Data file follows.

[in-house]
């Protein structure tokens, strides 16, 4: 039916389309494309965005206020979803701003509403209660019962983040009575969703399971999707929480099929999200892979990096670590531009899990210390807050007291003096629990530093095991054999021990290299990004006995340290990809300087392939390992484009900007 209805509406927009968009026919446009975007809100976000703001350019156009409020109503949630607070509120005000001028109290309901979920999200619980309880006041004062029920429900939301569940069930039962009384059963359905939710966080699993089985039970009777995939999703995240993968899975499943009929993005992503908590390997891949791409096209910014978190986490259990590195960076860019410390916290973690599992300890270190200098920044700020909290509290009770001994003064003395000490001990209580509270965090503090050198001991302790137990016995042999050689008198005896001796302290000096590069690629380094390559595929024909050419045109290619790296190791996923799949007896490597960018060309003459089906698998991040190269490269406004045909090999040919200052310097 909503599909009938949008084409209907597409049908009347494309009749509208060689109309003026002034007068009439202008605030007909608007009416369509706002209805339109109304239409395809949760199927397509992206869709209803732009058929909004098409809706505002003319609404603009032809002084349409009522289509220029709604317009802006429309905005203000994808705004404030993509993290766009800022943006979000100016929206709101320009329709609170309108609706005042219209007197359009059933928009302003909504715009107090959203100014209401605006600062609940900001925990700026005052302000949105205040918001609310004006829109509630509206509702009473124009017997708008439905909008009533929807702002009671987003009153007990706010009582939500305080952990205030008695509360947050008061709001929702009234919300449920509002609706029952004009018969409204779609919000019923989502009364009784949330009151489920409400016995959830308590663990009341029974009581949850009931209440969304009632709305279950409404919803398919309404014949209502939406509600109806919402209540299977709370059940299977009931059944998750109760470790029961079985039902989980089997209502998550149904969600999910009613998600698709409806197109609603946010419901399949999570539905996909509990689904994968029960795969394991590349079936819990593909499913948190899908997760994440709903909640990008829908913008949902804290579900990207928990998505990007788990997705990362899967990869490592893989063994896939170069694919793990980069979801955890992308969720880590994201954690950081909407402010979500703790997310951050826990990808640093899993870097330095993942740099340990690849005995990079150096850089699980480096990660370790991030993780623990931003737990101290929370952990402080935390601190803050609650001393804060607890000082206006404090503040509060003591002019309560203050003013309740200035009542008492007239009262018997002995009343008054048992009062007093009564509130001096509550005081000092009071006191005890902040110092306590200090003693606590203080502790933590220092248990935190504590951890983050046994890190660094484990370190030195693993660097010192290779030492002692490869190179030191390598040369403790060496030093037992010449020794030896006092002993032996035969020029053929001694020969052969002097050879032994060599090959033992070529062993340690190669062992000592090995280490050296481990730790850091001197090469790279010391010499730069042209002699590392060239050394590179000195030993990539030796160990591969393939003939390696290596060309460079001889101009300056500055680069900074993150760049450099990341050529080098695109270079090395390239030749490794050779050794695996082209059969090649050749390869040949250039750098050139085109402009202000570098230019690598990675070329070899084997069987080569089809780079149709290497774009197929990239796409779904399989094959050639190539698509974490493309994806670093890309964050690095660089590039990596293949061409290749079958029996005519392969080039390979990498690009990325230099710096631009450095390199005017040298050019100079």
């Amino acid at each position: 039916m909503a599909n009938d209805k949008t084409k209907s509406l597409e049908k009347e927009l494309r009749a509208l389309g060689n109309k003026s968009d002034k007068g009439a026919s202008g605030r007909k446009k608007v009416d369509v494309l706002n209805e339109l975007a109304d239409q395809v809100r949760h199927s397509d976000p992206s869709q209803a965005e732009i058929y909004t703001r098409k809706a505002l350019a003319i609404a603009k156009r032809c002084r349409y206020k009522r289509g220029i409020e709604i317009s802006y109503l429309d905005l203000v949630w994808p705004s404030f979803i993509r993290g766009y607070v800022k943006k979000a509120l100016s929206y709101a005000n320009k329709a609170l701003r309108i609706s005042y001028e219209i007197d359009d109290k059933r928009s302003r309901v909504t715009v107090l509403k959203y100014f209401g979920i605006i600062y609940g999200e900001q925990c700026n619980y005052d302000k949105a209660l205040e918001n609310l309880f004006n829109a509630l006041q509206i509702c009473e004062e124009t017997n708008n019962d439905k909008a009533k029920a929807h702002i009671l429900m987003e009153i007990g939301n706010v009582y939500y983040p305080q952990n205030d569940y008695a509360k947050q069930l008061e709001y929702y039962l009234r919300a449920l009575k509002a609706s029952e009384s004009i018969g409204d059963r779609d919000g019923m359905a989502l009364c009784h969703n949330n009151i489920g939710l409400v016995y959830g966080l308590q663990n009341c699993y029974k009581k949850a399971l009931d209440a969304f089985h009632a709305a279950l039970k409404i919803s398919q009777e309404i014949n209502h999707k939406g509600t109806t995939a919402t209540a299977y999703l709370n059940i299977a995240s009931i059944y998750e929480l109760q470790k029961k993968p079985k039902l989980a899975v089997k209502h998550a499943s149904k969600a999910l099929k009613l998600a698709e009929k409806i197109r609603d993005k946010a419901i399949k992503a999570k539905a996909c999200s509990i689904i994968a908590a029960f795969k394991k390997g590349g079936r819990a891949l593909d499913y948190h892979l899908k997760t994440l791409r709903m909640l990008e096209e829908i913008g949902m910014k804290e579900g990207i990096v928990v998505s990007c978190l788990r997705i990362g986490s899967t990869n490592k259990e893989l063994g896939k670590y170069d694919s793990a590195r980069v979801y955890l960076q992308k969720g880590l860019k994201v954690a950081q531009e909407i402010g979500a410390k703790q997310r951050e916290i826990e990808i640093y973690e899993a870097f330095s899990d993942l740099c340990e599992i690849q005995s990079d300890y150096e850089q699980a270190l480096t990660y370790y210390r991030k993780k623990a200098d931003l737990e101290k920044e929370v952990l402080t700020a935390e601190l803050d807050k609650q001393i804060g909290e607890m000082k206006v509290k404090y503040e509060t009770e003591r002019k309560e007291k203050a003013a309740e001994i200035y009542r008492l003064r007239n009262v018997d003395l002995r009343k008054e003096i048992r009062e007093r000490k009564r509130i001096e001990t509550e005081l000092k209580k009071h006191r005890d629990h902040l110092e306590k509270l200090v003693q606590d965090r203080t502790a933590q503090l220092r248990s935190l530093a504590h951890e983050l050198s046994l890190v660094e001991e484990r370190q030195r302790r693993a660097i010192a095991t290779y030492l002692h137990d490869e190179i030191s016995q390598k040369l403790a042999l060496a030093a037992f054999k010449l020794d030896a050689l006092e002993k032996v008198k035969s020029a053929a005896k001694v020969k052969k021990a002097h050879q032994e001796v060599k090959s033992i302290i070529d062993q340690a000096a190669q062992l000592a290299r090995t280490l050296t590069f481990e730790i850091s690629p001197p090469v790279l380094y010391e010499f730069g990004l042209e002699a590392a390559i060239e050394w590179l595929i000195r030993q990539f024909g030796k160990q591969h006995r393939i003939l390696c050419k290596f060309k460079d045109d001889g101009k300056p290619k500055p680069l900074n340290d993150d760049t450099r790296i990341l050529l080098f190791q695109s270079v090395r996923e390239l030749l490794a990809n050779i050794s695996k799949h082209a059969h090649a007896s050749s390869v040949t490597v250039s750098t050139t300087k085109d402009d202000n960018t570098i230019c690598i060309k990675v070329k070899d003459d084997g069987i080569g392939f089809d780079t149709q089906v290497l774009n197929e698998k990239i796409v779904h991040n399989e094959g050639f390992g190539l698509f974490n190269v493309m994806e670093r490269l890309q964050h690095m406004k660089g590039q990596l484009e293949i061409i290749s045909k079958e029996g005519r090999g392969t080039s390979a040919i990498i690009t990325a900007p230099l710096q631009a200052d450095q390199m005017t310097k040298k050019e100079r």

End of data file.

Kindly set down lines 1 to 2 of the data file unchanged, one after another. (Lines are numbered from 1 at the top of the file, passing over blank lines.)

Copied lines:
[in-house]
């Protein structure tokens, strides 16, 4: 039916389309494309965005206020979803701003509403209660019962983040009575969703399971999707929480099929999200892979990096670590531009899990210390807050007291003096629990530093095991054999021990290299990004006995340290990809300087392939390992484009900007 209805509406927009968009026919446009975007809100976000703001350019156009409020109503949630607070509120005000001028109290309901979920999200619980309880006041004062029920429900939301569940069930039962009384059963359905939710966080699993089985039970009777995939999703995240993968899975499943009929993005992503908590390997891949791409096209910014978190986490259990590195960076860019410390916290973690599992300890270190200098920044700020909290509290009770001994003064003395000490001990209580509270965090503090050198001991302790137990016995042999050689008198005896001796302290000096590069690629380094390559595929024909050419045109290619790296190791996923799949007896490597960018060309003459089906698998991040190269490269406004045909090999040919200052310097 909503599909009938949008084409209907597409049908009347494309009749509208060689109309003026002034007068009439202008605030007909608007009416369509706002209805339109109304239409395809949760199927397509992206869709209803732009058929909004098409809706505002003319609404603009032809002084349409009522289509220029709604317009802006429309905005203000994808705004404030993509993290766009800022943006979000100016929206709101320009329709609170309108609706005042219209007197359009059933928009302003909504715009107090959203100014209401605006600062609940900001925990700026005052302000949105205040918001609310004006829109509630509206509702009473124009017997708008439905909008009533929807702002009671987003009153007990706010009582939500305080952990205030008695509360947050008061709001929702009234919300449920509002609706029952004009018969409204779609919000019923989502009364009784949330009151489920409400016995959830308590663990009341029974009581949850009931209440969304009632709305279950409404919803398919309404014949209502939406509600109806919402209540299977709370059940299977009931059944998750109760470790029961079985039902989980089997209502998550149904969600999910009613998600698709409806197109609603946010419901399949999570539905996909509990689904994968029960795969394991590349079936819990593909499913948190899908997760994440709903909640990008829908913008949902804290579900990207928990998505990007788990997705990362899967990869490592893989063994896939170069694919793990980069979801955890992308969720880590994201954690950081909407402010979500703790997310951050826990990808640093899993870097330095993942740099340990690849005995990079150096850089699980480096990660370790991030993780623990931003737990101290929370952990402080935390601190803050609650001393804060607890000082206006404090503040509060003591002019309560203050003013309740200035009542008492007239009262018997002995009343008054048992009062007093009564509130001096509550005081000092009071006191005890902040110092306590200090003693606590203080502790933590220092248990935190504590951890983050046994890190660094484990370190030195693993660097010192290779030492002692490869190179030191390598040369403790060496030093037992010449020794030896006092002993032996035969020029053929001694020969052969002097050879032994060599090959033992070529062993340690190669062992000592090995280490050296481990730790850091001197090469790279010391010499730069042209002699590392060239050394590179000195030993990539030796160990591969393939003939390696290596060309460079001889101009300056500055680069900074993150760049450099990341050529080098695109270079090395390239030749490794050779050794695996082209059969090649050749390869040949250039750098050139085109402009202000570098230019690598990675070329070899084997069987080569089809780079149709290497774009197929990239796409779904399989094959050639190539698509974490493309994806670093890309964050690095660089590039990596293949061409290749079958029996005519392969080039390979990498690009990325230099710096631009450095390199005017040298050019100079």